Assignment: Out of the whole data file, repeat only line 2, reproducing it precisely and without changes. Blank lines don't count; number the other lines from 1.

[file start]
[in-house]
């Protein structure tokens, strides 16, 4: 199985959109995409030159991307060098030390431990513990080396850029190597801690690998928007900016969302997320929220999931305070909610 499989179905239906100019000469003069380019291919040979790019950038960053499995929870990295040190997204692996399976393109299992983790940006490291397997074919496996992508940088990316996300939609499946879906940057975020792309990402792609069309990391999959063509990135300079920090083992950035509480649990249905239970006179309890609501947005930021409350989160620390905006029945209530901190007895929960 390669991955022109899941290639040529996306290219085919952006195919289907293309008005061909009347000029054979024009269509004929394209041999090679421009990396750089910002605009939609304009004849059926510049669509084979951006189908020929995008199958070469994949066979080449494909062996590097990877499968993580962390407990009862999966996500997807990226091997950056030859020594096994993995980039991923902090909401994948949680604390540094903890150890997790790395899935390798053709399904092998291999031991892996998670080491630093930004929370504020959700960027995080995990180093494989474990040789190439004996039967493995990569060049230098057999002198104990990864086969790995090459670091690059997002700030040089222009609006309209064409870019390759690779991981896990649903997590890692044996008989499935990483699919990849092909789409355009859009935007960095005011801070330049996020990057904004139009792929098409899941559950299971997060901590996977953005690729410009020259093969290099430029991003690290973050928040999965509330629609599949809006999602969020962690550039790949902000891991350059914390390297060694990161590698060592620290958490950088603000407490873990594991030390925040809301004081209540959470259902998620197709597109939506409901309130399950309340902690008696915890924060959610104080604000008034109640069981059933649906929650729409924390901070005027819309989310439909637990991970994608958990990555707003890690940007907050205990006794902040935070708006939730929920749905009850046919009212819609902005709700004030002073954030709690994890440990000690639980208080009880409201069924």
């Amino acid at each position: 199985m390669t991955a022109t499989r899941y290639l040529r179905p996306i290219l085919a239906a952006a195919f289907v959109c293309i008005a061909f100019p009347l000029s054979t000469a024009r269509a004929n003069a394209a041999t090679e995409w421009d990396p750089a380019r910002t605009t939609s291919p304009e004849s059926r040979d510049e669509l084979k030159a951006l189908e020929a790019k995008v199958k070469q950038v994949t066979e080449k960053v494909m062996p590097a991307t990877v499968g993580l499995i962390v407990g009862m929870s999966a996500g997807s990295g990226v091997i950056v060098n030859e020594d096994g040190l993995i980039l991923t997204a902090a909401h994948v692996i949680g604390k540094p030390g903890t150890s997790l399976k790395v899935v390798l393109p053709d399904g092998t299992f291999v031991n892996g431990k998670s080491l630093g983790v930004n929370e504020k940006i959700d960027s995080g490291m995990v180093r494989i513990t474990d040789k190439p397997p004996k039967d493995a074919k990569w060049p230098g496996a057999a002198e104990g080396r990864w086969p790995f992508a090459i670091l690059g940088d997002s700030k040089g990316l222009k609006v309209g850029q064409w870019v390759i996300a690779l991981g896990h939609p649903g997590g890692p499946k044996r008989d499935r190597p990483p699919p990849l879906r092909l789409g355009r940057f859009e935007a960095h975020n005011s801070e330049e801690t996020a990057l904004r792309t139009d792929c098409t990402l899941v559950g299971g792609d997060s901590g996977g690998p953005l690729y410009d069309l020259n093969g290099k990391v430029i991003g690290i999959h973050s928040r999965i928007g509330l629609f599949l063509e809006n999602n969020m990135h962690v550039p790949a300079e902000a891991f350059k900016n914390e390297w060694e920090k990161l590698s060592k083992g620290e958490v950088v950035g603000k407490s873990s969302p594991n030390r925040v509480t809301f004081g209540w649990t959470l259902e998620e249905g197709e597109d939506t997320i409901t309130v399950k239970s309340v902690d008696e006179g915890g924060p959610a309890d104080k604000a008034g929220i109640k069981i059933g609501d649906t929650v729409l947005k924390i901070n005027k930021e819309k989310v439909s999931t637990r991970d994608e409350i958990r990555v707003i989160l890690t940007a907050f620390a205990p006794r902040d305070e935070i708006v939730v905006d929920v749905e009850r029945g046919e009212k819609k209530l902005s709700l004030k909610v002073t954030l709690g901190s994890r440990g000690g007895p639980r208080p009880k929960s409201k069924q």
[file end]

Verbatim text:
């Protein structure tokens, strides 16, 4: 199985959109995409030159991307060098030390431990513990080396850029190597801690690998928007900016969302997320929220999931305070909610 499989179905239906100019000469003069380019291919040979790019950038960053499995929870990295040190997204692996399976393109299992983790940006490291397997074919496996992508940088990316996300939609499946879906940057975020792309990402792609069309990391999959063509990135300079920090083992950035509480649990249905239970006179309890609501947005930021409350989160620390905006029945209530901190007895929960 390669991955022109899941290639040529996306290219085919952006195919289907293309008005061909009347000029054979024009269509004929394209041999090679421009990396750089910002605009939609304009004849059926510049669509084979951006189908020929995008199958070469994949066979080449494909062996590097990877499968993580962390407990009862999966996500997807990226091997950056030859020594096994993995980039991923902090909401994948949680604390540094903890150890997790790395899935390798053709399904092998291999031991892996998670080491630093930004929370504020959700960027995080995990180093494989474990040789190439004996039967493995990569060049230098057999002198104990990864086969790995090459670091690059997002700030040089222009609006309209064409870019390759690779991981896990649903997590890692044996008989499935990483699919990849092909789409355009859009935007960095005011801070330049996020990057904004139009792929098409899941559950299971997060901590996977953005690729410009020259093969290099430029991003690290973050928040999965509330629609599949809006999602969020962690550039790949902000891991350059914390390297060694990161590698060592620290958490950088603000407490873990594991030390925040809301004081209540959470259902998620197709597109939506409901309130399950309340902690008696915890924060959610104080604000008034109640069981059933649906929650729409924390901070005027819309989310439909637990991970994608958990990555707003890690940007907050205990006794902040935070708006939730929920749905009850046919009212819609902005709700004030002073954030709690994890440990000690639980208080009880409201069924």